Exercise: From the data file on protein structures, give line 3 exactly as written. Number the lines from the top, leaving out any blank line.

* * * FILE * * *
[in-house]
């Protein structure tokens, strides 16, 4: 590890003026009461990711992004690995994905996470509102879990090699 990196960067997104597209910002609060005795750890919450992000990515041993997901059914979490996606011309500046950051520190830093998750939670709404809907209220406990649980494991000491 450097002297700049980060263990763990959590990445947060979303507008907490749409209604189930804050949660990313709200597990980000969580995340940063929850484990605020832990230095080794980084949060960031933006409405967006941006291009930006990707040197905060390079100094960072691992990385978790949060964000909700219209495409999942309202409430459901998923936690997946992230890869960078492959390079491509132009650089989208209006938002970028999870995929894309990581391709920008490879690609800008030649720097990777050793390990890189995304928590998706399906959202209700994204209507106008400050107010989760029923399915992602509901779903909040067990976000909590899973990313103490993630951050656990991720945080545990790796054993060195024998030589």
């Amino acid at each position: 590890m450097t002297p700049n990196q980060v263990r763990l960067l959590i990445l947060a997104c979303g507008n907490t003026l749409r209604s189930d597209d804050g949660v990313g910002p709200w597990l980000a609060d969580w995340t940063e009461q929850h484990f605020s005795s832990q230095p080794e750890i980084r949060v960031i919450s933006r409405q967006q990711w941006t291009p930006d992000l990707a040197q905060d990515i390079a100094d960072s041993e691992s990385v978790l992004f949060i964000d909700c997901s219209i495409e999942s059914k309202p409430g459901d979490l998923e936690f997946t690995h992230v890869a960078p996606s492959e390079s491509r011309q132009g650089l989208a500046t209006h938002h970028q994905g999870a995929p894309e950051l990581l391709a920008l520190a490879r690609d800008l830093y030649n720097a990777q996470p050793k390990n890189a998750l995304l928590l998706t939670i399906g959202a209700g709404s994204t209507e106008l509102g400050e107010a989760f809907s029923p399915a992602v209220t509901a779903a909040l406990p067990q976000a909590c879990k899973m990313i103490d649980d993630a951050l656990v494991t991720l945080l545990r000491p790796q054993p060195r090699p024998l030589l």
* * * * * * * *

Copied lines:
């Amino acid at each position: 590890m450097t002297p700049n990196q980060v263990r763990l960067l959590i990445l947060a997104c979303g507008n907490t003026l749409r209604s189930d597209d804050g949660v990313g910002p709200w597990l980000a609060d969580w995340t940063e009461q929850h484990f605020s005795s832990q230095p080794e750890i980084r949060v960031i919450s933006r409405q967006q990711w941006t291009p930006d992000l990707a040197q905060d990515i390079a100094d960072s041993e691992s990385v978790l992004f949060i964000d909700c997901s219209i495409e999942s059914k309202p409430g459901d979490l998923e936690f997946t690995h992230v890869a960078p996606s492959e390079s491509r011309q132009g650089l989208a500046t209006h938002h970028q994905g999870a995929p894309e950051l990581l391709a920008l520190a490879r690609d800008l830093y030649n720097a990777q996470p050793k390990n890189a998750l995304l928590l998706t939670i399906g959202a209700g709404s994204t209507e106008l509102g400050e107010a989760f809907s029923p399915a992602v209220t509901a779903a909040l406990p067990q976000a909590c879990k899973m990313i103490d649980d993630a951050l656990v494991t991720l945080l545990r000491p790796q054993p060195r090699p024998l030589l």